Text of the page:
The scanning electron micrograph shows a biofilm on a metal surface from an industrial water system.
[Source: Biofilms: Survival Mechanisms of Clinically Relevant Microorganisms, Rodney M. Donlan, J. William Costerton, Clinical Microbiology Reviews, 2002, 15 (2), pp. 167–193. Reproduced with permission from American Society for Microbiology]
Outline the emergent properties of biofilms.
State a positive application of biofilms.
Suggest two problems that could be caused by the presence of biofilms in water systems.
a. properties not present in individuals but present/develop only in the aggregate
b. develop structure/architecture/scaffolding
develop an «extracellular» matrix/EPS
e. resistant to antimicrobial agents
f. cooperates through quorum sensing
[Max 3 Marks]
a. sewage/waste water treatment/trickle filter beds
b. «bio»remediation of contaminated soil/water
c. metal extraction from ore deposits/microbial leaching
Accept other valid positive application
eg: decay/breakdown contaminants, such as petroleum
[Max 1 Mark]
a. contamination/pollution «of water system»
«microbial growth of biofilm» causes disease through water systems
b. difficult to eliminate «from water systems»
c. fouling/clogging of water pipes
d. corrosion of water pipes
[Max 2 Marks]
Compounds containing the cyanide group (CN) are used to help extract gold from gold-containing rocks called ore. The process results in heaps of rocks that are contaminated with cyanide, a toxin that can inhibit cellular respiration. The bacterium Pseudomonas fluorescens degrades cyanide to ammonia (NH3 ), which is less toxic.
In an effort to explore the conditions that lead to maximum degradation of cyanide, researchers sprayed different samples of cyanide-processed ore with one of three solutions:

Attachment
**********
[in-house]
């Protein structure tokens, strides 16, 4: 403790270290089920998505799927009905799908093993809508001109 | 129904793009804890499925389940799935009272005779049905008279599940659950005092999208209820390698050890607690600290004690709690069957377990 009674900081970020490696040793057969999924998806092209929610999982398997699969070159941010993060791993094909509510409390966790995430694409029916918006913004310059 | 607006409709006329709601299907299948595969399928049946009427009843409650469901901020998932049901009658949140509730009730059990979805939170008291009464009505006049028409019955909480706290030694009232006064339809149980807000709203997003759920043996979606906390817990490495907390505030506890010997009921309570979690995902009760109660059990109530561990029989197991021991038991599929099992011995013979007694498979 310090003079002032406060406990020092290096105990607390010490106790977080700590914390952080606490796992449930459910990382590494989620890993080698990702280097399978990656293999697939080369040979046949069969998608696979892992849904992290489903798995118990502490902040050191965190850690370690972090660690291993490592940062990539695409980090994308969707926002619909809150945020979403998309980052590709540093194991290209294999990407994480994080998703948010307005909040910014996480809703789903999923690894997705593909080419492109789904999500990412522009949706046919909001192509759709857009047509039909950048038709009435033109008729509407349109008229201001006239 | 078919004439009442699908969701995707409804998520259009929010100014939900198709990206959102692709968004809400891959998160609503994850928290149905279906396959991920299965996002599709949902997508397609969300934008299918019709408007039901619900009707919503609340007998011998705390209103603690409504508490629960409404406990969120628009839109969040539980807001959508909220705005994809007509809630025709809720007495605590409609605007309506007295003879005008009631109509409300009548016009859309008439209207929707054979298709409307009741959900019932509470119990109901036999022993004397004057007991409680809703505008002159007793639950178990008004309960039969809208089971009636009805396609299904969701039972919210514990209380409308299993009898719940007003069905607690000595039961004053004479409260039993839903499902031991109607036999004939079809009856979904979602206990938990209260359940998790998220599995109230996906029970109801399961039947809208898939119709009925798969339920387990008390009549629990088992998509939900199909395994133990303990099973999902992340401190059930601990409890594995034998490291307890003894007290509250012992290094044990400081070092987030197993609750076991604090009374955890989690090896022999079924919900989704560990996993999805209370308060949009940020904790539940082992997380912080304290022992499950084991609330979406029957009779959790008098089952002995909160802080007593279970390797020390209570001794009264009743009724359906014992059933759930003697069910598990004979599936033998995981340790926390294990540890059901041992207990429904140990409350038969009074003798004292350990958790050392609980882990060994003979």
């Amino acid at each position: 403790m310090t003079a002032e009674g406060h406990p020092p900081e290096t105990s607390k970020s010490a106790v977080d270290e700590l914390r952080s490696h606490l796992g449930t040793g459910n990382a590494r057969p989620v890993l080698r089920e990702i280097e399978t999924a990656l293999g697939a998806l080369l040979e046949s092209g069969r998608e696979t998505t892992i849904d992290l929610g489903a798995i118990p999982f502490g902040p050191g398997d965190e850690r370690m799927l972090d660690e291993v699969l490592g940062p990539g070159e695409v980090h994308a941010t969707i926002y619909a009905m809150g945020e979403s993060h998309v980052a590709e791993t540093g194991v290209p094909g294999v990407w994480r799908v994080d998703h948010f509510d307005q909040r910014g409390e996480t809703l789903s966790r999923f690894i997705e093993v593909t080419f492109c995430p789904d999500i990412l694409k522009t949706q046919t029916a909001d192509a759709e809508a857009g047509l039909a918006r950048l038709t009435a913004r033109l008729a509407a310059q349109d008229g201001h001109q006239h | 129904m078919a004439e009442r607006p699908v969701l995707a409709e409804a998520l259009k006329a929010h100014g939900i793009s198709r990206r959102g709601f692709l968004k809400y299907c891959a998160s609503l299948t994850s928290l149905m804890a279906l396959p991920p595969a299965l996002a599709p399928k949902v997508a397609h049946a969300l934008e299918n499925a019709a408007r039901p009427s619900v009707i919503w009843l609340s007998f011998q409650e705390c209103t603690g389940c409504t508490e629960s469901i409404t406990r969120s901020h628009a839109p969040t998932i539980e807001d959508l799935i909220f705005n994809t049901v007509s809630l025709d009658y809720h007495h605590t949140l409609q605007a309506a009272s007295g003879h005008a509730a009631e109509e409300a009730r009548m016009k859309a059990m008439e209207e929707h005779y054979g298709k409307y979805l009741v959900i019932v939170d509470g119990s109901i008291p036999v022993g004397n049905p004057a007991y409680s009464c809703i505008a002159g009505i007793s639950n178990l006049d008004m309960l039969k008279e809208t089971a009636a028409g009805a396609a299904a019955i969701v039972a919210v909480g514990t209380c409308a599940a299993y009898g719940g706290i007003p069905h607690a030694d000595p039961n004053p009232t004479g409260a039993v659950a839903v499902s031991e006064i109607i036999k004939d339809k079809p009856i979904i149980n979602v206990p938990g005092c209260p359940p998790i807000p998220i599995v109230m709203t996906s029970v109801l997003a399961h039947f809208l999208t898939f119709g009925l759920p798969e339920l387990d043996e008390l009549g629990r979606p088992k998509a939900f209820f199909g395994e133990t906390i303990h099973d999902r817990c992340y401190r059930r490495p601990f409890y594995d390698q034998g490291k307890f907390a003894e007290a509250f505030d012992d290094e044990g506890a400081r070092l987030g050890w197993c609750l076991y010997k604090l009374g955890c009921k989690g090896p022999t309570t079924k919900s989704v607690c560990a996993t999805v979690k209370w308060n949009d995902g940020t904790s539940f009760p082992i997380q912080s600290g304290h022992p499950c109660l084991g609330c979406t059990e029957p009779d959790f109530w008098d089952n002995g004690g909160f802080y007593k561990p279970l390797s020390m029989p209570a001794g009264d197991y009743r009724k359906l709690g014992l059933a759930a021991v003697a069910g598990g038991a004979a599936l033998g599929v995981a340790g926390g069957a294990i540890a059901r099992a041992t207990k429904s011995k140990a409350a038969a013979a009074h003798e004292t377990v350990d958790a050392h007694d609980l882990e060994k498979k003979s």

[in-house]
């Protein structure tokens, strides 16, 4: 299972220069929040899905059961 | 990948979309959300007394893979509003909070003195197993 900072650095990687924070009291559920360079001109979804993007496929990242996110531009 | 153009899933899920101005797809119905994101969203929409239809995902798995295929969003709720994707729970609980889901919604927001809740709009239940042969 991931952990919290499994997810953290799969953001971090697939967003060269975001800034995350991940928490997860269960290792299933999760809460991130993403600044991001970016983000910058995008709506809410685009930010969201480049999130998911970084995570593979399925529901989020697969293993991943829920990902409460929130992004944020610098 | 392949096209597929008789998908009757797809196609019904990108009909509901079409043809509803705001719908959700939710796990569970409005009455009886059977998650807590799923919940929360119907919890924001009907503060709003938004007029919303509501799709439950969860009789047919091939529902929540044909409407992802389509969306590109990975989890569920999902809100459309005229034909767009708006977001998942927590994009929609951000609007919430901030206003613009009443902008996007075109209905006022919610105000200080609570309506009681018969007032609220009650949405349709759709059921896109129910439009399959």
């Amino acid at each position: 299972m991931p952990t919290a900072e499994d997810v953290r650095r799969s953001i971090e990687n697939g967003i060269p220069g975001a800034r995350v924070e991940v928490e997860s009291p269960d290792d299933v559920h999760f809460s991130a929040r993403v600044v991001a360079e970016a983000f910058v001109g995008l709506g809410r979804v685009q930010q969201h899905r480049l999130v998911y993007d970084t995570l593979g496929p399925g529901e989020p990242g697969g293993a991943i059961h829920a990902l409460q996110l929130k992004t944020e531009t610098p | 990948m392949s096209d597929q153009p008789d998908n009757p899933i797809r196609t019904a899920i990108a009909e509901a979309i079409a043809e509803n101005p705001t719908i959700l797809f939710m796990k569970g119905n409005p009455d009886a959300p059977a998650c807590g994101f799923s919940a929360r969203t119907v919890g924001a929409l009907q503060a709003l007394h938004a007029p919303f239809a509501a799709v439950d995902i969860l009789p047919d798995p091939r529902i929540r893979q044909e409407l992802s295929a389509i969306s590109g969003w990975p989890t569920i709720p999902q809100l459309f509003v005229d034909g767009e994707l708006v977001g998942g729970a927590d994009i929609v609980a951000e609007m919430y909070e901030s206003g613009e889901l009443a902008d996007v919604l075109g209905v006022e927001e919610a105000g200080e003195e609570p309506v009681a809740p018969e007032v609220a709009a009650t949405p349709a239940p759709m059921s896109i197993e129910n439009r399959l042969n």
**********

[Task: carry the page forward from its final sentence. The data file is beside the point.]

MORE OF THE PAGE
• a sterile solution
• a solution containing a culture of P. fluorescens
• a solution containing a culture of P. fluorescens and sucrose.
Outline the evidence that P. fluorescens can degrade the cyanide.
Suggest how the addition of sucrose promotes the degradation of cyanide.
With respect to the degradation of cyanide by P. fluorescens, explain what is meant by bioremediation.
a. in sterile solution/control there is no degradation of cyanide but there is in the solutions with P. fluorescens
b. in solution containing P. fluorescens and sucrose degradation of cyanide higher than without sucrose
c. control with sucrose «only» missing to establish causality OWTTE
«organic» carbon source «necessary for the reaction to degrade cyanide»
sucrose provides the energy source
a. bioremediation is the use of organisms to degrade pollution/toxins in the environment
b. P. fluorescens necessary to degrade cyanide which is toxic to the environment OWTTE
c. often involves supplementing with nutrients/carbon source/aeration
The micrograph below shows an example of a biofilm including Staphylococcus aureus.
Biofilms can be formed in many different environments.
State one example of an environment where biofilms can be formed.
Discuss the emergent properties of biofilms.
cooling- or heating-water systems / rocks at the bottom of a river / teeth «of most animals» / prepared on sewage treatment plants / boat hulls / medical catheters
Accept other verified examples
a. have «new» properties that are not present in the individual microorganisms
b. organisms form a matrix «EPS» / biofilms have a complex architecture
c. increased resistance to antibiotics/treatments
d. biofilms can be formed by different types of micro organisms that interact/cooperate
e. quorum sensing
high population/cell density determines expression of genes
Explain the formation of biofilms and the problems associated with their formation.
a. biofilm is a group of microorganisms embedded in a «exopolysaccharide/EPS» matrix
b. microorganisms adhere on a surface/to each other
c. cells are able to communicate/cooperate via quorum sensing